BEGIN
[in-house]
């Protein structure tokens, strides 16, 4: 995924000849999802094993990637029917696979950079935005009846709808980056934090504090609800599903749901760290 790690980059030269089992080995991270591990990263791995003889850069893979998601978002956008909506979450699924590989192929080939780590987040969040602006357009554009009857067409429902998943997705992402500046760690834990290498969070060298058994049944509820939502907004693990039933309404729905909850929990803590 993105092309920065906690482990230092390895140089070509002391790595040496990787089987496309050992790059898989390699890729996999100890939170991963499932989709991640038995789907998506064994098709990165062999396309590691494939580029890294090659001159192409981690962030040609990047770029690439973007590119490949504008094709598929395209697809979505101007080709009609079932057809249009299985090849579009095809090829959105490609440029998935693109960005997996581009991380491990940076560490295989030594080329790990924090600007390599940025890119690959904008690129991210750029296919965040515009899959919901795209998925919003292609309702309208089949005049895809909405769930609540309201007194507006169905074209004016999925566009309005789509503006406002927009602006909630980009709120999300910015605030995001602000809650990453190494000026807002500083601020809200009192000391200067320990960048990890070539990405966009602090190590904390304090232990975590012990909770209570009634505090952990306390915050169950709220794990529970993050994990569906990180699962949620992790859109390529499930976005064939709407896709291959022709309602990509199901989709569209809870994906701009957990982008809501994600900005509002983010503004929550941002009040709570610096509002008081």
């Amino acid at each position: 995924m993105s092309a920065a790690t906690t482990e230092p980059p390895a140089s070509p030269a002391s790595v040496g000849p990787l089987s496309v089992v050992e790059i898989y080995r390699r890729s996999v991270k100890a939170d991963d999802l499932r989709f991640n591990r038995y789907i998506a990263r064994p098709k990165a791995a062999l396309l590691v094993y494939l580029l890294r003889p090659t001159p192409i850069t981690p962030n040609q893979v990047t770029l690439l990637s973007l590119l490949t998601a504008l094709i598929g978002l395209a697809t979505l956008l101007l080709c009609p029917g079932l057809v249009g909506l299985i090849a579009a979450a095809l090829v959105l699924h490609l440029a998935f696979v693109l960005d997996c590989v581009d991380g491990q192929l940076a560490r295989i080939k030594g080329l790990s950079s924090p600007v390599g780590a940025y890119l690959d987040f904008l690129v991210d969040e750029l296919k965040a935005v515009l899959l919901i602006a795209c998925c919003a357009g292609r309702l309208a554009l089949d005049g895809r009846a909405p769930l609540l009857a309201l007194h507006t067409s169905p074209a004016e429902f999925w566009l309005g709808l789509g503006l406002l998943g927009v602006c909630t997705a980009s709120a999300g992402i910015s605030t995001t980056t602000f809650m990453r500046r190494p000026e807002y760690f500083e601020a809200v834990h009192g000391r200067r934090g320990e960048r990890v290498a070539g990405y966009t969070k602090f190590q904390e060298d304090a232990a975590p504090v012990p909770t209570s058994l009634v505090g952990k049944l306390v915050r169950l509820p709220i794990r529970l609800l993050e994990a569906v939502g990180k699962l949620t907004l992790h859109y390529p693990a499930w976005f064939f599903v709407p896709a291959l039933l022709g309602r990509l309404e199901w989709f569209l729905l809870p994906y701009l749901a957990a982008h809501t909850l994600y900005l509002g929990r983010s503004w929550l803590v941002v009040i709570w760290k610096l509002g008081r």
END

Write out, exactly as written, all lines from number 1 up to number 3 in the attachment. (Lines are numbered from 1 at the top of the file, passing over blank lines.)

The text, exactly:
[in-house]
């Protein structure tokens, strides 16, 4: 995924000849999802094993990637029917696979950079935005009846709808980056934090504090609800599903749901760290 790690980059030269089992080995991270591990990263791995003889850069893979998601978002956008909506979450699924590989192929080939780590987040969040602006357009554009009857067409429902998943997705992402500046760690834990290498969070060298058994049944509820939502907004693990039933309404729905909850929990803590 993105092309920065906690482990230092390895140089070509002391790595040496990787089987496309050992790059898989390699890729996999100890939170991963499932989709991640038995789907998506064994098709990165062999396309590691494939580029890294090659001159192409981690962030040609990047770029690439973007590119490949504008094709598929395209697809979505101007080709009609079932057809249009299985090849579009095809090829959105490609440029998935693109960005997996581009991380491990940076560490295989030594080329790990924090600007390599940025890119690959904008690129991210750029296919965040515009899959919901795209998925919003292609309702309208089949005049895809909405769930609540309201007194507006169905074209004016999925566009309005789509503006406002927009602006909630980009709120999300910015605030995001602000809650990453190494000026807002500083601020809200009192000391200067320990960048990890070539990405966009602090190590904390304090232990975590012990909770209570009634505090952990306390915050169950709220794990529970993050994990569906990180699962949620992790859109390529499930976005064939709407896709291959022709309602990509199901989709569209809870994906701009957990982008809501994600900005509002983010503004929550941002009040709570610096509002008081």
């Amino acid at each position: 995924m993105s092309a920065a790690t906690t482990e230092p980059p390895a140089s070509p030269a002391s790595v040496g000849p990787l089987s496309v089992v050992e790059i898989y080995r390699r890729s996999v991270k100890a939170d991963d999802l499932r989709f991640n591990r038995y789907i998506a990263r064994p098709k990165a791995a062999l396309l590691v094993y494939l580029l890294r003889p090659t001159p192409i850069t981690p962030n040609q893979v990047t770029l690439l990637s973007l590119l490949t998601a504008l094709i598929g978002l395209a697809t979505l956008l101007l080709c009609p029917g079932l057809v249009g909506l299985i090849a579009a979450a095809l090829v959105l699924h490609l440029a998935f696979v693109l960005d997996c590989v581009d991380g491990q192929l940076a560490r295989i080939k030594g080329l790990s950079s924090p600007v390599g780590a940025y890119l690959d987040f904008l690129v991210d969040e750029l296919k965040a935005v515009l899959l919901i602006a795209c998925c919003a357009g292609r309702l309208a554009l089949d005049g895809r009846a909405p769930l609540l009857a309201l007194h507006t067409s169905p074209a004016e429902f999925w566009l309005g709808l789509g503006l406002l998943g927009v602006c909630t997705a980009s709120a999300g992402i910015s605030t995001t980056t602000f809650m990453r500046r190494p000026e807002y760690f500083e601020a809200v834990h009192g000391r200067r934090g320990e960048r990890v290498a070539g990405y966009t969070k602090f190590q904390e060298d304090a232990a975590p504090v012990p909770t209570s058994l009634v505090g952990k049944l306390v915050r169950l509820p709220i794990r529970l609800l993050e994990a569906v939502g990180k699962l949620t907004l992790h859109y390529p693990a499930w976005f064939f599903v709407p896709a291959l039933l022709g309602r990509l309404e199901w989709f569209l729905l809870p994906y701009l749901a957990a982008h809501t909850l994600y900005l509002g929990r983010s503004w929550l803590v941002v009040i709570w760290k610096l509002g008081r």